This month 35 years ago the 1980 European Championship finals took place in Italy. But you could be forgiven for having little recollection of it or for growing up since then knowing barely anything about it. In one of our more general blogs (but from an English perspective), we look back at the various factors that served to make this finals one of the least successful of all-time…
Euro ’80 (or Europa ’80 as it was generally known at the time) was the first time the European Championship finals resembled a proper tournament, with the eight remaining sides split into two groups of four. On paper this should have been good news, allowing fans to enjoy a feast of football and Panini issued a sticker collection for the tournament. But the decision to have the group winners progressing to the final rather than the top two teams playing in the semi-finals backfired, as sides found themselves out of the running early. And it seemed to greatly impede the quality of football, with negative tactics frequently seen.
Because of the format England and Spain played their final group game knowing the best they could hope for was to make the third place play-off, a fairly limited incentive. For the only time the last round of group matches in the European Championship were not played simultaneously, which meant the match between West Germany and Greece was a dead rubber (it would not have been if held at the same time as Czechoslovakia against the Netherlands). With just 11 days separating the opening game and final, this was a case of a major tournament looking too rushed through rather than the more usual complaint of feeling too long and bloated.
The European Championship was not alone in trying out the format for the group winner to go through to the final in this period, with the second group stages of the 1974 and 1978 World Cup also seeing this process in place. But that was for sides who had already played three matches in the tournament, whereas this one saw teams facing potential elimination effectively from the word go. It is probably no coincidence that the 1976 final stages in Yugoslavia (consisting of just the semi-finals, third place play-off and final) were far more captivating, as would the Euro ’84 finals be after the semi-finals were reintroduced.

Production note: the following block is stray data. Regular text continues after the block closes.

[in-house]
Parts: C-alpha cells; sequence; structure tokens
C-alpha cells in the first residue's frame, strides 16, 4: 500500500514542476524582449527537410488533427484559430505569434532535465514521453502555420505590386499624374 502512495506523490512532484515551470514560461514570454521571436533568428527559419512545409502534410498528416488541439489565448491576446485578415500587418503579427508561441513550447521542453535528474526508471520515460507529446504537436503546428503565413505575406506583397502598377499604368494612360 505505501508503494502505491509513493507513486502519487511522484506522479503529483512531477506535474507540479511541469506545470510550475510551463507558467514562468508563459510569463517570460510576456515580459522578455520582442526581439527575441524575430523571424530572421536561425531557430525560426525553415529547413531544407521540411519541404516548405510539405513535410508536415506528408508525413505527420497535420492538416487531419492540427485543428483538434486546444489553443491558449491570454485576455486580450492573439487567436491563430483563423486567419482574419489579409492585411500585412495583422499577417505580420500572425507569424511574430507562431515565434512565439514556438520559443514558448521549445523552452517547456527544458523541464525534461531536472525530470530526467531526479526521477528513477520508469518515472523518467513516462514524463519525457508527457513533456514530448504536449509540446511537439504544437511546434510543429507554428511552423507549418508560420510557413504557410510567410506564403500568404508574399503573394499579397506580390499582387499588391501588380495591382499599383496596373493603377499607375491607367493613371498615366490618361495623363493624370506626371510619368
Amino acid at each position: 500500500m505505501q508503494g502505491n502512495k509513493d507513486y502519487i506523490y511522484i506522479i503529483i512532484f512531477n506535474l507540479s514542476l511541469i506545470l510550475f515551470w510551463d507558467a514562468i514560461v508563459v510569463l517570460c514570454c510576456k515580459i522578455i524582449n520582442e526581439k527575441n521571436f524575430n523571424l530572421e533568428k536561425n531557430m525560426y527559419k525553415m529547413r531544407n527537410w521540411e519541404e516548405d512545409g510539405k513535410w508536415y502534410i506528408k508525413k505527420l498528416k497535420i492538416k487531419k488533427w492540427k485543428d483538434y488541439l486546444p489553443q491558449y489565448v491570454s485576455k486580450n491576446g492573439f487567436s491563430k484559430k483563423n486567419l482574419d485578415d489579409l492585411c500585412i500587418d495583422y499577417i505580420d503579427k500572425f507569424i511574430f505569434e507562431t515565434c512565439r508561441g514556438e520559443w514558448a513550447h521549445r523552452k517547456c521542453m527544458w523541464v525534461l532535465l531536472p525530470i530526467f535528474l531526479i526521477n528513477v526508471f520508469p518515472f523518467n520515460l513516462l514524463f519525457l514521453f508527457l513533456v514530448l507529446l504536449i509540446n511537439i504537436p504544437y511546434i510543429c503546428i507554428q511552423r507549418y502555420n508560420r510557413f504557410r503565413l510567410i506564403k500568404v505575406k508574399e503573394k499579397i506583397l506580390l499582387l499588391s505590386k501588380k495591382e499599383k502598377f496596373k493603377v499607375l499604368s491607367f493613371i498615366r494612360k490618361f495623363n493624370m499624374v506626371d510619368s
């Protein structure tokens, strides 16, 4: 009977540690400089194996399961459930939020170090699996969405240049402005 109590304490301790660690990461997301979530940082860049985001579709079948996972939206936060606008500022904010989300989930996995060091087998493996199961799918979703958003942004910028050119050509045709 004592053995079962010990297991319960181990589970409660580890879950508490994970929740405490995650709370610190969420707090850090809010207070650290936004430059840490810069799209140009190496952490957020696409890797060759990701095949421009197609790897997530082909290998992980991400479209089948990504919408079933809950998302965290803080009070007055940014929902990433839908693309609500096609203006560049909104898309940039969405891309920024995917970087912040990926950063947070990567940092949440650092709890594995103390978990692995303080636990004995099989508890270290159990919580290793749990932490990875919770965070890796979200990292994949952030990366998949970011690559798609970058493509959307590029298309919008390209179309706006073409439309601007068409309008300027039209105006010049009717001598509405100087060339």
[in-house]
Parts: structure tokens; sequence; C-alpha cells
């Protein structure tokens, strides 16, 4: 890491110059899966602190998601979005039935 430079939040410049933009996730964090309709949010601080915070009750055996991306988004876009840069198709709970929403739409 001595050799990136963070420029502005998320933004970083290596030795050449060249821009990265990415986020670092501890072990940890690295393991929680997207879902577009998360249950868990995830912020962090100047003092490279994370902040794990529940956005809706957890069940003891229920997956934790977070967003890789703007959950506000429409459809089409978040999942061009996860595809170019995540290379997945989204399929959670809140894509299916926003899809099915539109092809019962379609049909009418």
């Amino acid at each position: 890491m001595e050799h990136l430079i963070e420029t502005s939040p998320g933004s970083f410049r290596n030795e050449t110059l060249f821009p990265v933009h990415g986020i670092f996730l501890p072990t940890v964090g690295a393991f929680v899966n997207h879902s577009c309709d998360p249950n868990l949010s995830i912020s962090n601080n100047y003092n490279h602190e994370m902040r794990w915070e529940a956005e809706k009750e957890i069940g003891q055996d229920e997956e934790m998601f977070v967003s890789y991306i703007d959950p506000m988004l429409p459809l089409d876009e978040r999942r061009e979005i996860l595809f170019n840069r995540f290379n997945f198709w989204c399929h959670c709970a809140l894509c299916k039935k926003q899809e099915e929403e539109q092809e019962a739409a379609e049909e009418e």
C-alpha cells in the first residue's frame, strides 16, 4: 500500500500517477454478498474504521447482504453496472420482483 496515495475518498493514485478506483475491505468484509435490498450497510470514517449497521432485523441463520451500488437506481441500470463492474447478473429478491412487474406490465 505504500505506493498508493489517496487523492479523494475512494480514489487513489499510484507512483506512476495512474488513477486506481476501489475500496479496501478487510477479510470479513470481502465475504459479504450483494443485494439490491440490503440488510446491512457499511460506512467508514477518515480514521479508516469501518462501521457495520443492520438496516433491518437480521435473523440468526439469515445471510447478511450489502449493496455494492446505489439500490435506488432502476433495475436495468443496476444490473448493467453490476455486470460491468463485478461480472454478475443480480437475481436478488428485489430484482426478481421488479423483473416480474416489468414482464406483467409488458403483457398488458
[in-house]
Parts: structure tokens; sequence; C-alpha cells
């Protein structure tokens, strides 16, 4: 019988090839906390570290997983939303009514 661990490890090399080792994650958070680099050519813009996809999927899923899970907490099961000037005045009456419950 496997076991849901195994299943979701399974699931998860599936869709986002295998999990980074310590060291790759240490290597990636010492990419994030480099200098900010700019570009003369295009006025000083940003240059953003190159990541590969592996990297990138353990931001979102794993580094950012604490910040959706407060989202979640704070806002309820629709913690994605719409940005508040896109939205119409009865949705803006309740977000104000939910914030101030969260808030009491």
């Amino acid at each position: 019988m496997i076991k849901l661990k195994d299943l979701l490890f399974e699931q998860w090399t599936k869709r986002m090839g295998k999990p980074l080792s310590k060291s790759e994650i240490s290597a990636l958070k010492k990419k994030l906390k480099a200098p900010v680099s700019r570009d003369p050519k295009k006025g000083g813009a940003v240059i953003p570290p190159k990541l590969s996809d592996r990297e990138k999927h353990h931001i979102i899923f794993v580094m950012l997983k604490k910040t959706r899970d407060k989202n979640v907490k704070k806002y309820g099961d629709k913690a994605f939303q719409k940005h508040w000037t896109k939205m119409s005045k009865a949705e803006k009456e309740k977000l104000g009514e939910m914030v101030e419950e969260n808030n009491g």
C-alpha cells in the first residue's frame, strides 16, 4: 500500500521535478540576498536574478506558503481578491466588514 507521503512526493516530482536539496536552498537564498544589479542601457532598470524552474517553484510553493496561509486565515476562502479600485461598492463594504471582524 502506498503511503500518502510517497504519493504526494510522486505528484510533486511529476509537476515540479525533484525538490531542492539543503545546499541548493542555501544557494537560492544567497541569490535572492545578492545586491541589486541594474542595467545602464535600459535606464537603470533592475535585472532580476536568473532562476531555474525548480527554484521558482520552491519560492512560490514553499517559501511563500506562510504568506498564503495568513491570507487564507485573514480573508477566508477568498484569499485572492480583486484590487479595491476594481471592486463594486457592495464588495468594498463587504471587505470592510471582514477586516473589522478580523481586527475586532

Lack of Classic Matches
Plenty of space in the stadium for one of the competition’s few good games – West Germany against the Netherlands.
Not helped by the competition format, entertainment was limited and goals were at a premium for much of the defensive-minded finals. England’s group was particularly low scoring and tight, with no side winning more than one game and hosts Italy’s record consisting of one goal for and none against! Things proved slightly better in the other group where West Germany beat the Netherlands 3-2 in the standout tie. But despite the high-scoring nature of the match it would not – in the UK at least – in later years feature much when revisiting classic meetings of the rival sides. It was a tournament largely bereft of flair sides and for the Dutch – who could quite feasibly have won all three previous major tournaments from 1974 to 1978 but ended up trophy-less – this competition proved a bridge too far and an anti-climatic end of an era. They wouldn’t grace a major tournament again until Euro ’88.
Horst Hrubesch gives Euro ’80 a more dramatic climax than it probably warranted.
Generally speaking, the matches at Euro ’80 blended into one another with nothing to truly savour like France beating Portugal 3-2 in 1984 or Spain’s incredible 4-3 victory over Yugoslavia in 2000 that left the continent’s football followers on the edge of their seats. It says a lot that probably the most exciting match British TV viewers saw in June 1980 was Scotland’s 5-4 win over England in a schoolboy international at Wembley.
But the Euro ’80 final did help redeem the tournament slightly, as West Germany grabbed a dramatic late winner through Horst Hrubesch to defeat a spirited Belgium 2-1 and win their third major title in less than a decade. West Germany’s success had been merited with a new crop of players having emerged. In a tournament low on romance, Belgium’s success in reaching the final proved the biggest surprise and they could feel proud of their achievements,